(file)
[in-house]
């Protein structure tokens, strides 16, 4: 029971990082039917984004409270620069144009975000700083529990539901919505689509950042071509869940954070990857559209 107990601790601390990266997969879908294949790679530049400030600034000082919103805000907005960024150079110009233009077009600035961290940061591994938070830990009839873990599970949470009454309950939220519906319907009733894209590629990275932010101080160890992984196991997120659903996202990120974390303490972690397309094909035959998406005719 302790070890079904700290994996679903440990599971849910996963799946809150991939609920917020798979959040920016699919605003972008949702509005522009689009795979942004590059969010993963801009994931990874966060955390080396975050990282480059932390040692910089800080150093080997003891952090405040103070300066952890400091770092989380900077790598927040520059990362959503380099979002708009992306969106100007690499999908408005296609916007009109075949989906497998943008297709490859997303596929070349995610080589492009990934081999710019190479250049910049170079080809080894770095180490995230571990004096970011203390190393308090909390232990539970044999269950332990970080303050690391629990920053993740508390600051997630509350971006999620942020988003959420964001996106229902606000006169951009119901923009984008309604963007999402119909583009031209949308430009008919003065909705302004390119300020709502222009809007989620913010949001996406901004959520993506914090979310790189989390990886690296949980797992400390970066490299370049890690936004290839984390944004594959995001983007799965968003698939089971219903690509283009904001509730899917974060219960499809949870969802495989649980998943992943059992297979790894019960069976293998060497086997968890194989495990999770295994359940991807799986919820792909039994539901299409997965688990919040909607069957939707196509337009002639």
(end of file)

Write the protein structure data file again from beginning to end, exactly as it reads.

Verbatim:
[in-house]
């Protein structure tokens, strides 16, 4: 029971990082039917984004409270620069144009975000700083529990539901919505689509950042071509869940954070990857559209 107990601790601390990266997969879908294949790679530049400030600034000082919103805000907005960024150079110009233009077009600035961290940061591994938070830990009839873990599970949470009454309950939220519906319907009733894209590629990275932010101080160890992984196991997120659903996202990120974390303490972690397309094909035959998406005719 302790070890079904700290994996679903440990599971849910996963799946809150991939609920917020798979959040920016699919605003972008949702509005522009689009795979942004590059969010993963801009994931990874966060955390080396975050990282480059932390040692910089800080150093080997003891952090405040103070300066952890400091770092989380900077790598927040520059990362959503380099979002708009992306969106100007690499999908408005296609916007009109075949989906497998943008297709490859997303596929070349995610080589492009990934081999710019190479250049910049170079080809080894770095180490995230571990004096970011203390190393308090909390232990539970044999269950332990970080303050690391629990920053993740508390600051997630509350971006999620942020988003959420964001996106229902606000006169951009119901923009984008309604963007999402119909583009031209949308430009008919003065909705302004390119300020709502222009809007989620913010949001996406901004959520993506914090979310790189989390990886690296949980797992400390970066490299370049890690936004290839984390944004594959995001983007799965968003698939089971219903690509283009904001509730899917974060219960499809949870969802495989649980998943992943059992297979790894019960069976293998060497086997968890194989495990999770295994359940991807799986919820792909039994539901299409997965688990919040909607069957939707196509337009002639």